Series: Soulfinder, Study
Published by Harlequin on February 24, 2015
Genres: Action & Adventure, High Fantasy, Love & Romance, Young Adult
Amazon • Book Depository •
Once, only her own life hung in the balance.
Oddly enough, when Yelena was a poison taster, her life was simpler. But she'd survived to become a vital part of the balance of power between rival countries Ixia and Sitia. Now she uses her magic to keep the peace in both lands and protect her relationship with Valek.
Suddenly, though, they are beset on all sides by those vying for power through politics and intrigue. Valek's job - and his life - are in danger. As Yelena tries to uncover the scope of these plots, she faces a new challenge: her magic is blocked. She must keep that a secret - or her enemies will discover just how vulnerable she really is - while searching for who or what is responsible for neutralizing her powers.
Yes, the days of tasting poisons were much simpler. And certainly not as dangerous.
Oh my gosh. The Study series. The Study series are one of my absolute favorite series, and I can’t being to tell you how much I adore Valek and Yelena. The thought of a spin off series–with the same main characters–was absolutely one of the best things I ever could’ve imagined. There was no way this book could’ve disappointed.
Except it kind of did. It wasn’t bad at all–I loved reading the book, honestly. It just wasn’t as amazing as I’d imagined to be and, with the high expectations I had, Shadow Study fell a bit flat.
Oh my God, though. It was amazing coming back to this world of magic and conspiracies and Soulfinders and Sandseed horses and swoony assassins who capture your heart from the first page. All my favorite characters were back (and as sassy as ever) and I just fell in love with them all over again, right from the first page.
Although, we do see a new character. I won’t say much about her, but she’s pretty badass and I kind of love her. We don’t learn a lot about her, but her attitude reminds me of another assassin from a certain book called Throne of Glass–always a good thing.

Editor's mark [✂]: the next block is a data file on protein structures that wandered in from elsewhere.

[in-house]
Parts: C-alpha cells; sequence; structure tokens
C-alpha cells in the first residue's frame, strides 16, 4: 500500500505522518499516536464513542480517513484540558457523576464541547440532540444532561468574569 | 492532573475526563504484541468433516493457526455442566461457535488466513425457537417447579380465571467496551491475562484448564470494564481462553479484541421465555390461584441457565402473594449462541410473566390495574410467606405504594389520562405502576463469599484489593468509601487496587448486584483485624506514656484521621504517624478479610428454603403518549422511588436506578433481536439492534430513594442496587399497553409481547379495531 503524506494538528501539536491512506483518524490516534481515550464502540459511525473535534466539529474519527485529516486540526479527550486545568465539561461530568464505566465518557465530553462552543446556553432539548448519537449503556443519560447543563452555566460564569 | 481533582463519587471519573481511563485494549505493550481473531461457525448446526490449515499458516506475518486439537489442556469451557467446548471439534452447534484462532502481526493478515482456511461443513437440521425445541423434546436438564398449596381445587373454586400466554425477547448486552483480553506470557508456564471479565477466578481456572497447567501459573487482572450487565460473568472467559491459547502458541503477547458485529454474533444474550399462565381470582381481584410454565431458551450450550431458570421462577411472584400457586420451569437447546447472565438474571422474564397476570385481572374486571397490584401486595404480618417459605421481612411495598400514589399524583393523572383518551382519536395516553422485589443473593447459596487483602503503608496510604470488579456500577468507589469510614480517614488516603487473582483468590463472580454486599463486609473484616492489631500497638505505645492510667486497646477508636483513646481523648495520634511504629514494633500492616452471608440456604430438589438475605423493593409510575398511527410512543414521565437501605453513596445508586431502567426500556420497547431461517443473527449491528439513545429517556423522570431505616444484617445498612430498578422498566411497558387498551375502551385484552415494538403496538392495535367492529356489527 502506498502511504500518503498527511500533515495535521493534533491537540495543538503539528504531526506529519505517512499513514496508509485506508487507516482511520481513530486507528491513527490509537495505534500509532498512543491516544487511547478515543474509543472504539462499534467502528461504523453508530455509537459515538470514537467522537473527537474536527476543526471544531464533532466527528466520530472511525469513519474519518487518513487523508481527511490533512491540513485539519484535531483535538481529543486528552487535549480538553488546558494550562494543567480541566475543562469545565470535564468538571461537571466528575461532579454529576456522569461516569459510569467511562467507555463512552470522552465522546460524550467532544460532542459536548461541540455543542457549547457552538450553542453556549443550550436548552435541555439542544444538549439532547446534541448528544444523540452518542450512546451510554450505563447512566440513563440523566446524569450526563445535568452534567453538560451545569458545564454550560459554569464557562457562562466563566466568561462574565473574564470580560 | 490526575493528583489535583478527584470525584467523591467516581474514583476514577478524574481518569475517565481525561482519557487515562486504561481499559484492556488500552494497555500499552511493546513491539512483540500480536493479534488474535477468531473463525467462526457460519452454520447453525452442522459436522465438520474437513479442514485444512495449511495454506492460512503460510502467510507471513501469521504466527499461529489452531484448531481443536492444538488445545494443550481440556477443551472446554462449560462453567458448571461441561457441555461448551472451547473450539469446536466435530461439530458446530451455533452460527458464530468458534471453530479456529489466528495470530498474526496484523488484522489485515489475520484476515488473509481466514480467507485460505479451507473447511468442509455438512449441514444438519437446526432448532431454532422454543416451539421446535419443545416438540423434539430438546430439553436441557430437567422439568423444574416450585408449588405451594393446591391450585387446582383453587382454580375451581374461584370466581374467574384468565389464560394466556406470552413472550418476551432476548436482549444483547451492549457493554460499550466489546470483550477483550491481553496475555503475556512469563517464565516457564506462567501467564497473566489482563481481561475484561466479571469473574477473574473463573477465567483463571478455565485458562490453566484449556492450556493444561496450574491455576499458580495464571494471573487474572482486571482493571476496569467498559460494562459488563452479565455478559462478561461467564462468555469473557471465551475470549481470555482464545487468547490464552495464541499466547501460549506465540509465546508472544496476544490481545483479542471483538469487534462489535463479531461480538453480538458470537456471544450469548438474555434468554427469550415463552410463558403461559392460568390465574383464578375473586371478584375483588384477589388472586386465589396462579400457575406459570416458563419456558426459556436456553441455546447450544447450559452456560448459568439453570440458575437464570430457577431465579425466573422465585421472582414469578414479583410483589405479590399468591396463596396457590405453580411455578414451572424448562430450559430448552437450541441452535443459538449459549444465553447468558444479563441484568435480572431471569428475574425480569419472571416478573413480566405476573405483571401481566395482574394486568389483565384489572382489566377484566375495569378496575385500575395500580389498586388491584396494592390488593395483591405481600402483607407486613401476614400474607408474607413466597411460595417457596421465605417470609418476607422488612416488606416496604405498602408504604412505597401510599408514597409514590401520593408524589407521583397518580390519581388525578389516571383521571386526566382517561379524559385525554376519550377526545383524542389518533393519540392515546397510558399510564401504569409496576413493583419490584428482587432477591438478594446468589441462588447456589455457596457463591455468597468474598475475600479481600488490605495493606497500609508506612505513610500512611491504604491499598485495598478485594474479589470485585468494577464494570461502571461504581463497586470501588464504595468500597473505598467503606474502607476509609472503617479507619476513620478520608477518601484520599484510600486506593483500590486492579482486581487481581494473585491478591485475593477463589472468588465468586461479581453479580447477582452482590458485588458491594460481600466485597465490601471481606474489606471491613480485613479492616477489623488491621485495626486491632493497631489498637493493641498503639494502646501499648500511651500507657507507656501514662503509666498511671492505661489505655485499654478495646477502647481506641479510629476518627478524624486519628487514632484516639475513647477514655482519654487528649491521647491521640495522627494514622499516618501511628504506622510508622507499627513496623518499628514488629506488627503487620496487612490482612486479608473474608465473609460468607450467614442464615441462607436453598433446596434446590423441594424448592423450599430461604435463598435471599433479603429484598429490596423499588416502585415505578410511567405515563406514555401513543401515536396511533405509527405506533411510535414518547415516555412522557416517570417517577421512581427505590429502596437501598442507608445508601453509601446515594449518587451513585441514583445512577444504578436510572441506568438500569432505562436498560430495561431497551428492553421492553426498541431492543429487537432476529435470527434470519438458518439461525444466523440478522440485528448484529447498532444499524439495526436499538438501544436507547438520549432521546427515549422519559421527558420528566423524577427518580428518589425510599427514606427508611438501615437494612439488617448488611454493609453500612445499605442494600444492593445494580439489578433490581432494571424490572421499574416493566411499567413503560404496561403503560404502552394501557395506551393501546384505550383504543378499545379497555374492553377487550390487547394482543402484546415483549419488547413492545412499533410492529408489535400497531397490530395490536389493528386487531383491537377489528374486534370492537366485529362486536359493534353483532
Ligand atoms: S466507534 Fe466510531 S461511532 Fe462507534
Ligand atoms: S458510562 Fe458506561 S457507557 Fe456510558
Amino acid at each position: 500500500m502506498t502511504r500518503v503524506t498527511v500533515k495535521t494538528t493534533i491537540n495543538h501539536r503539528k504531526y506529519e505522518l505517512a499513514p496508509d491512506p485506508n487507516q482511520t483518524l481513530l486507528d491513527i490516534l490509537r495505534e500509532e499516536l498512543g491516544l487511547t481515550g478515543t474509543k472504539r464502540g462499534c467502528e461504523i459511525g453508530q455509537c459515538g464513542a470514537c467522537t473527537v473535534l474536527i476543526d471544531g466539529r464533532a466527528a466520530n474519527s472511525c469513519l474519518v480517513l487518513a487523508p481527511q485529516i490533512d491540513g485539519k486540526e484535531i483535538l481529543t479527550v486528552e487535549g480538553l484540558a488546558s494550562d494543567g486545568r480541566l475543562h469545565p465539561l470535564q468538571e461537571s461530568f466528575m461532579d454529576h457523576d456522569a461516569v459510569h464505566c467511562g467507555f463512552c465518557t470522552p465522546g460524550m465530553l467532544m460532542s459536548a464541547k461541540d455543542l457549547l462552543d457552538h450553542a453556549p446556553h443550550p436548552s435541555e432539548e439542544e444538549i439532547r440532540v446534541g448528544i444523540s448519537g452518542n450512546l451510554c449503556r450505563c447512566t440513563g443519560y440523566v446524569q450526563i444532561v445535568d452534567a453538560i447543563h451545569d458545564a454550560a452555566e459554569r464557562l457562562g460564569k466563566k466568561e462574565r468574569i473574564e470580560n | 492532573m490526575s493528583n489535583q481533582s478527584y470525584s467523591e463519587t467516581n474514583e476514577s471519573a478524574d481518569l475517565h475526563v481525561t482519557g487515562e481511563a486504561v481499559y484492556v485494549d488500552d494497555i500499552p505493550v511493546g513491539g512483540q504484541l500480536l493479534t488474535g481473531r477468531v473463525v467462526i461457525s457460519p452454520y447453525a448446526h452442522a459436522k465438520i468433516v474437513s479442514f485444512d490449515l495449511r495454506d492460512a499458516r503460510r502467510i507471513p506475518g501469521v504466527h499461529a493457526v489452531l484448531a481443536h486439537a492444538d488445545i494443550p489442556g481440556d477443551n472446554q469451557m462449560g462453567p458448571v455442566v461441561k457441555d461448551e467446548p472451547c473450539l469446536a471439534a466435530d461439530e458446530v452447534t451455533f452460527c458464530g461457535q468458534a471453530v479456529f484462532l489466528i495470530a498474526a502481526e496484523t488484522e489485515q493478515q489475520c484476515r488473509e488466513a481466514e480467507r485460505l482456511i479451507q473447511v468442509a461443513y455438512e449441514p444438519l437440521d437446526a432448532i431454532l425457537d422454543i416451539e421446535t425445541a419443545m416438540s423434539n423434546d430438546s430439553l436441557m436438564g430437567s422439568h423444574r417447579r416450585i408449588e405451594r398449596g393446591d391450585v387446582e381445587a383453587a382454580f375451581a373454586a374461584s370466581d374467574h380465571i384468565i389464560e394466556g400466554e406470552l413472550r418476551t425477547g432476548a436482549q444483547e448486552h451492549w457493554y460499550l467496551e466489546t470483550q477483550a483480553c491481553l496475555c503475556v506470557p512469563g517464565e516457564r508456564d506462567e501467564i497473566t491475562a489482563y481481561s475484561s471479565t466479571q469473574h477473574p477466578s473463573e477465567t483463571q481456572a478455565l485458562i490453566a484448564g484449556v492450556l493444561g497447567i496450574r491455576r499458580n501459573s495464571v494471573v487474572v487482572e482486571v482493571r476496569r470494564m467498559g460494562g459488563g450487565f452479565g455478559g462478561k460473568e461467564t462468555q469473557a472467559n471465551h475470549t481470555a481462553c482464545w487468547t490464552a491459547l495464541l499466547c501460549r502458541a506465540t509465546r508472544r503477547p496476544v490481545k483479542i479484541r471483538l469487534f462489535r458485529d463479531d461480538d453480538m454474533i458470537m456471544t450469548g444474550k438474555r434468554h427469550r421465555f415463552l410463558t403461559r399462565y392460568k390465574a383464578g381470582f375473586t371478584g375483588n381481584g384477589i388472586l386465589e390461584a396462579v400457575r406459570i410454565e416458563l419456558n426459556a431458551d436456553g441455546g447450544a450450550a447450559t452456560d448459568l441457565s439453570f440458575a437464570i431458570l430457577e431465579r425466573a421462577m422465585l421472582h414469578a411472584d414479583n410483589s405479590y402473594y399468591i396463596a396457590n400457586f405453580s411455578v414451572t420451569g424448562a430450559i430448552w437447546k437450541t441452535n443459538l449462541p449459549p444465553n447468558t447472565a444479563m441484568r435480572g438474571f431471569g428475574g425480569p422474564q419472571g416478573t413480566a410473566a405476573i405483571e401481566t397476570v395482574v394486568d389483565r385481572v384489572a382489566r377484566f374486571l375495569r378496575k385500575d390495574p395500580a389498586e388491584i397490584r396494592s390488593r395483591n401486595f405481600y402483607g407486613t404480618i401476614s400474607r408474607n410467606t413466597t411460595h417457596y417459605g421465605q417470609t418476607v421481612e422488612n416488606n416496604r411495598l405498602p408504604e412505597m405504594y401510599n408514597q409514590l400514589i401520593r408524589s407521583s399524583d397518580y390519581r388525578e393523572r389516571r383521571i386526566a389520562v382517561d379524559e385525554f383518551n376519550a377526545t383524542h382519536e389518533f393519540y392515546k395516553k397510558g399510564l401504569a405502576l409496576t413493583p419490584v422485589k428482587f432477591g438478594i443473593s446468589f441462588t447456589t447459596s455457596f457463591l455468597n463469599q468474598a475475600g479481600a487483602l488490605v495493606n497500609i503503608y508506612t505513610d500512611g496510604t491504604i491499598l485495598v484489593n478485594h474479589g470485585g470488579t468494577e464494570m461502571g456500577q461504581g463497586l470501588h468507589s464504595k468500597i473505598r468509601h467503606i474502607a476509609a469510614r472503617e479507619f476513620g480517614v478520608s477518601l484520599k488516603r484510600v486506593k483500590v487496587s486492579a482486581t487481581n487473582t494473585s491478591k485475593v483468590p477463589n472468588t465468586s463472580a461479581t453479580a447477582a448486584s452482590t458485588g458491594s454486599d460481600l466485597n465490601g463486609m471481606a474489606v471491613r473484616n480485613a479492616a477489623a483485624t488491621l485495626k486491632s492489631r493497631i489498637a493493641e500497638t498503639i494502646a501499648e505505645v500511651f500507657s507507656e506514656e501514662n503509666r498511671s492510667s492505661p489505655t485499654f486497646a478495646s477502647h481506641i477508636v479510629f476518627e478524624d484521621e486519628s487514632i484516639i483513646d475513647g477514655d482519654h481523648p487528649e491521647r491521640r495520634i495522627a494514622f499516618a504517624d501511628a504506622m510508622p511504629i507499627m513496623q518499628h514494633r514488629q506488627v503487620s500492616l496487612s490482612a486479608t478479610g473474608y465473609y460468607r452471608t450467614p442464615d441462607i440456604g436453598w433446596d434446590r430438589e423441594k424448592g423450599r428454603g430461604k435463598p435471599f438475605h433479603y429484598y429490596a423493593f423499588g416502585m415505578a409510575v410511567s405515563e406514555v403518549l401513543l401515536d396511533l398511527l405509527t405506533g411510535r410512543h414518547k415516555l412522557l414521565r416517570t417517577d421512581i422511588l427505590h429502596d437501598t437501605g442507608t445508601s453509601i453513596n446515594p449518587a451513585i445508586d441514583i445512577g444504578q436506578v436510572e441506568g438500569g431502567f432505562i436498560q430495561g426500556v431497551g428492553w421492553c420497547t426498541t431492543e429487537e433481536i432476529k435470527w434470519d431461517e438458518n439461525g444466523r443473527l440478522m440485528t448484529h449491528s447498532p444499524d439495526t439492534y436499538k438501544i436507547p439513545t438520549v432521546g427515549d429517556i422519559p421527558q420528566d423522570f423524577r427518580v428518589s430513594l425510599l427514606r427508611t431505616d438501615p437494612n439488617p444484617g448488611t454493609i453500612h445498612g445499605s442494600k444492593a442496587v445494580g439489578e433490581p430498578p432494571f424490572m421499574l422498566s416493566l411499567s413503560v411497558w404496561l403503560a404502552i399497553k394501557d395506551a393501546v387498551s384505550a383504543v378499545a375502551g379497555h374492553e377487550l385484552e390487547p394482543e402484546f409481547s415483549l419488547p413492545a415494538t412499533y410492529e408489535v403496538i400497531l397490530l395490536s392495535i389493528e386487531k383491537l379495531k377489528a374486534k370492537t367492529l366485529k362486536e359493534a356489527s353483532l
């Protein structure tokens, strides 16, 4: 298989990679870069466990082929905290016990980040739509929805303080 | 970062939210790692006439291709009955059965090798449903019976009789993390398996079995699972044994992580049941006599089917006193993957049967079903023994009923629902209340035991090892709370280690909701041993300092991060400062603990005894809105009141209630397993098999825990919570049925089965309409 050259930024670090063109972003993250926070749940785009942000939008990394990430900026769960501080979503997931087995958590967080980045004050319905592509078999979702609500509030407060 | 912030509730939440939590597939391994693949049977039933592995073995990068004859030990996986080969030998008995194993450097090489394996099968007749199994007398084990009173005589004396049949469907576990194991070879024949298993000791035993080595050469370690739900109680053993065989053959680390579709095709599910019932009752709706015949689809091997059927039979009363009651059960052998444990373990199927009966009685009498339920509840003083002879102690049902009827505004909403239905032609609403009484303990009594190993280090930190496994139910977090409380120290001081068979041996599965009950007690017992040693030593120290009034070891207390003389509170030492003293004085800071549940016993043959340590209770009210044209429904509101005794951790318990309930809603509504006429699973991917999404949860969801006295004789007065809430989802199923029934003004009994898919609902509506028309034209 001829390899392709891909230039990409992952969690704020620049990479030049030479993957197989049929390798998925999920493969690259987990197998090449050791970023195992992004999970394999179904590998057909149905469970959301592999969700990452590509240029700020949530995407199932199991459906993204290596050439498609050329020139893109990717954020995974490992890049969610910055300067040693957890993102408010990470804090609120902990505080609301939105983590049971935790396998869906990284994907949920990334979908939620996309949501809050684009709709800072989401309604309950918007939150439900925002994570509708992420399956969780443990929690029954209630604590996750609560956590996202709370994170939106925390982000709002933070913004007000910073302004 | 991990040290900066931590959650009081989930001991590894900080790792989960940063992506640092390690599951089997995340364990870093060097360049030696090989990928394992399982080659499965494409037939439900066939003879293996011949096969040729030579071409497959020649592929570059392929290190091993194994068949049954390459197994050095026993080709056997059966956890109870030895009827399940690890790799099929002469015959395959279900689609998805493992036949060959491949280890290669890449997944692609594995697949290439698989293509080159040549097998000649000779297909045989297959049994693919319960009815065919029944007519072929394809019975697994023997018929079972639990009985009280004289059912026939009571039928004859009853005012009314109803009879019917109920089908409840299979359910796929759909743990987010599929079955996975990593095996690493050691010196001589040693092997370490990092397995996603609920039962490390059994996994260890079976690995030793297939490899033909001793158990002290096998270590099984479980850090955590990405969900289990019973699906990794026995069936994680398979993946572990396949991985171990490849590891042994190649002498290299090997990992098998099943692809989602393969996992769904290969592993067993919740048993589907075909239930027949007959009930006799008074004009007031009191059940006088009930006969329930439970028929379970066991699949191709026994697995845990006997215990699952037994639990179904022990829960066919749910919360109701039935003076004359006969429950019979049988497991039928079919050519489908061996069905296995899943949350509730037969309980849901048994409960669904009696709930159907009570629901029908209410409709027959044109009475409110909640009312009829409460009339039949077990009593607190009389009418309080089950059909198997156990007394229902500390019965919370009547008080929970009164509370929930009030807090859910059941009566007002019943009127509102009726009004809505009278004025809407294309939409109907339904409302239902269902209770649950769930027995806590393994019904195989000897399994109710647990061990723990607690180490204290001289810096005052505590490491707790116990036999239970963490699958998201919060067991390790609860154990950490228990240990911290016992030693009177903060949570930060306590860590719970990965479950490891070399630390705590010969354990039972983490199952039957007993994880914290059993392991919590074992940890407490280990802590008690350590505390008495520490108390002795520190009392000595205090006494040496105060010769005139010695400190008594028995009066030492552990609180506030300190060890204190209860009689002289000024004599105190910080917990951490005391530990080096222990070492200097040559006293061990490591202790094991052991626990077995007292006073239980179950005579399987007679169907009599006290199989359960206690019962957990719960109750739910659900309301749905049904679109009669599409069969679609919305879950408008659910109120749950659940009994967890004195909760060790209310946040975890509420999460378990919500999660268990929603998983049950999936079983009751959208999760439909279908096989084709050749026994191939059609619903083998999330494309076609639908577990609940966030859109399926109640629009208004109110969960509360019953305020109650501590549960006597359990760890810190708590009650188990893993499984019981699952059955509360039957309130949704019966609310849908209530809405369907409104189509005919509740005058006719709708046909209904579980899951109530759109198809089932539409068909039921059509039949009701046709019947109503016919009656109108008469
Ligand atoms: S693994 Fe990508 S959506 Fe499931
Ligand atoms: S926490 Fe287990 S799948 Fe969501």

On the subject of characters–Valek. Valek’s always been the mysterious character throughout all the books and then–then, there are chapters from his POV that just make the book. Even better? Throughout all of his chapters, there are flashbacks to his teen years when he was training to kill the king, when he met Ambrose, and then the dirty deed itself. It’s absolutely fascinating and probably one of my favorite parts about the entire novel. Getting a peek at Valek’s past and what made him him is practically priceless.
Practically priceless. What’s actually priceless? Yelena and Valek. Despite the fact that they’re far apart the majority of the time, they’re so adorable when they think of each other. I definitely wish I had gotten to see them together though. Despite one or two scenes, they barely interact and dammit, I want the romance.
Then the plot. There’s danger. Everywhere. Literally everywhere. Yelena can barely move without fear of being killed one way or another…and yet, somehow, the plot was a bit lacking for me. I never really felt the high stakes or the tension in the story, and honestly I felt a bit detached despite adoring all these characters. The pacing was a bit off–slow in some parts, unbearably fast in others–to the point where I honestly had no idea what the heck was happening.
Here’s what bothered me the most: the writing.
I know. What the hell? I loved Snyder’s writing in the first 3 books in the Study series. It’s just…there were so many modern references. Too many modern references. At one point, the phrase “Ari, you the man.” came up. It was just those small things that kind of irritated me and got this book from a 4 to a 3.5 star. It’s the little things guys.
Would I recommend this book? Absolutely–if you’ve read the Glass and Study series. If you haven’t, Shadow Study is going to be awfully confusing, despite attempts to bring readers up to date. (A valiant effort, but with so much amazingness packed into the previous series, that’s kind of impossible.) I did find faults with the story and I didn’t exactly adore it as much as I’d wanted to–but damn. Yelena and Valek.
Also, the realization that Yelena and Valek are somewhere in their later 30s. Oh. My. God. Why can’t they just get married, have a baby, and live in peace. Or even just live.